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Year : 2013  |  Volume : 38  |  Issue : 1  |  Page : 41-46

Cellular vascular endothelial growth factor and serum angiogenin in acute myeloid leukemia ( clinical and prognostic significance)

Department of Clinical Pathology, Hematology Unit, Faculty of Medicine, Ain Shams University, Cairo, Egypt

Correspondence Address:
Deena Samir Eissa
Department of Clinical Pathology, Ain Shams University Hospitals, Ramses St, Abbasia, 11566 Cairo
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Source of Support: None, Conflict of Interest: None

DOI: 10.7123/01.EJH.0000423015.67835.8c

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Increased angiogenesis and angiogenic factors play an important role in hematologic malignancies. Acute myeloid leukemia (AML) is associated with a considerable increase in bone marrow vascularity. Vascular endothelial growth factor (VEGF) and angiogenin (ANG) are two prominent angiogenic mediators. Therefore, we aimed to examine the cellular expression of VEGF and serum ANG level in adult AML patients and to assess their prognostic impact on disease outcome.

Materials and methods

The study was carried out on 60 newly diagnosed adult AML patients compared with 25 age-matched and sex-matched controls. Patients were diagnosed and classified according to the French–American–British/WHO criteria by immunophenotyping and cytogenetic analysis. The cellular expression of VEGF in blast cells was assessed by flow cytometry. Serum levels of ANG were measured using a sandwich enzyme-linked immunosorbent assay.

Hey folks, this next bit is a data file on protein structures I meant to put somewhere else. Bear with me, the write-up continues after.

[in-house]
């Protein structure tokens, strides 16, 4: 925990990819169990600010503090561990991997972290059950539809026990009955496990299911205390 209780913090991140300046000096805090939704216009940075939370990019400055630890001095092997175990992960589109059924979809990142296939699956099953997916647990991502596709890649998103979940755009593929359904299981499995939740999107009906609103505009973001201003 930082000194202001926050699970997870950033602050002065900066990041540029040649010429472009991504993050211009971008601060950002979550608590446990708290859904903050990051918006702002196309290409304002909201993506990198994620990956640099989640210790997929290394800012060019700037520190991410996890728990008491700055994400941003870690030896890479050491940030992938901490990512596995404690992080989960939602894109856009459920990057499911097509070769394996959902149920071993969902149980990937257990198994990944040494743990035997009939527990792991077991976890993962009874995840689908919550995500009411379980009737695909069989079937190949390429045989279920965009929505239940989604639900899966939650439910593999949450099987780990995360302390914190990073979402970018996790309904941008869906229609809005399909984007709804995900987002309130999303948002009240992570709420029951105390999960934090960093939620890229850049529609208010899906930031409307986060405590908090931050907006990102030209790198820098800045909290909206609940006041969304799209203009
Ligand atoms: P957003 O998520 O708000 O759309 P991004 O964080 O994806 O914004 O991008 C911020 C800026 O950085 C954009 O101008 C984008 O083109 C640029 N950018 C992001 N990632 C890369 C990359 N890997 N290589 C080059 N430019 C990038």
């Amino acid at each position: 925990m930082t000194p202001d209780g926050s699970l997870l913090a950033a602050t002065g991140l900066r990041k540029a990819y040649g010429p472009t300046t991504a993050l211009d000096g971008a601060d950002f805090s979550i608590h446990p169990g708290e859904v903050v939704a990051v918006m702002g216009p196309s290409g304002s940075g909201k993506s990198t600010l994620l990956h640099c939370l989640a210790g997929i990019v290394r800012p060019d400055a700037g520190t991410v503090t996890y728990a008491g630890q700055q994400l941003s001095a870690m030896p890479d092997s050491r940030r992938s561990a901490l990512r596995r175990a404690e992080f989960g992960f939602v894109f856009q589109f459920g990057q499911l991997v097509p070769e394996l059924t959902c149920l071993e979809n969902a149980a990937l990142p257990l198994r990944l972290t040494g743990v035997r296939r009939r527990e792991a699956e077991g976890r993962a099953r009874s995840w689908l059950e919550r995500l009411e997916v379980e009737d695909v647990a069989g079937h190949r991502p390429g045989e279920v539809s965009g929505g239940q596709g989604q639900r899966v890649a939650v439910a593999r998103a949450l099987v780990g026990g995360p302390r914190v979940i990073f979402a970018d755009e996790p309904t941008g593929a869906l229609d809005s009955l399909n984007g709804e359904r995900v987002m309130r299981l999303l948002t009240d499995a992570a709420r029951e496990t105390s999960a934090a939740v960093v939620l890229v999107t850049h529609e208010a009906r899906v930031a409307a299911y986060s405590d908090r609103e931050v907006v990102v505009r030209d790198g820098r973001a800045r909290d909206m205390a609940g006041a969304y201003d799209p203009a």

AML blasts significantly overexpressed VEGF (median percentage expression, 30%; median mean fluorescence intensity, 3.8) compared with normal individuals (<5%; 0.57; P<0.01). Similarly, the serum levels of ANG were significantly higher in AML patients (mean±SD, 212.5±77.1 ng/ml) compared with the controls (mean±SD, 66±2.5 ng/ml; P<0.01). High levels of VEGF, above the median (>30%), together with serum ANG levels of AML patients showed no relationship with the studied clinical and laboratory parameters, French–American–British subtypes, or cytogenetic risk groups (P>0.05); however, they were significantly associated with a poor response to treatment and a higher mortality rate (P<0.01).


Cellular VEGF expression and serum ANG levels are significantly increased in AML patients and have been identified as independent poor prognostic indicators linked to accelerated angiogenesis and consequently a more aggressive disease outcome.

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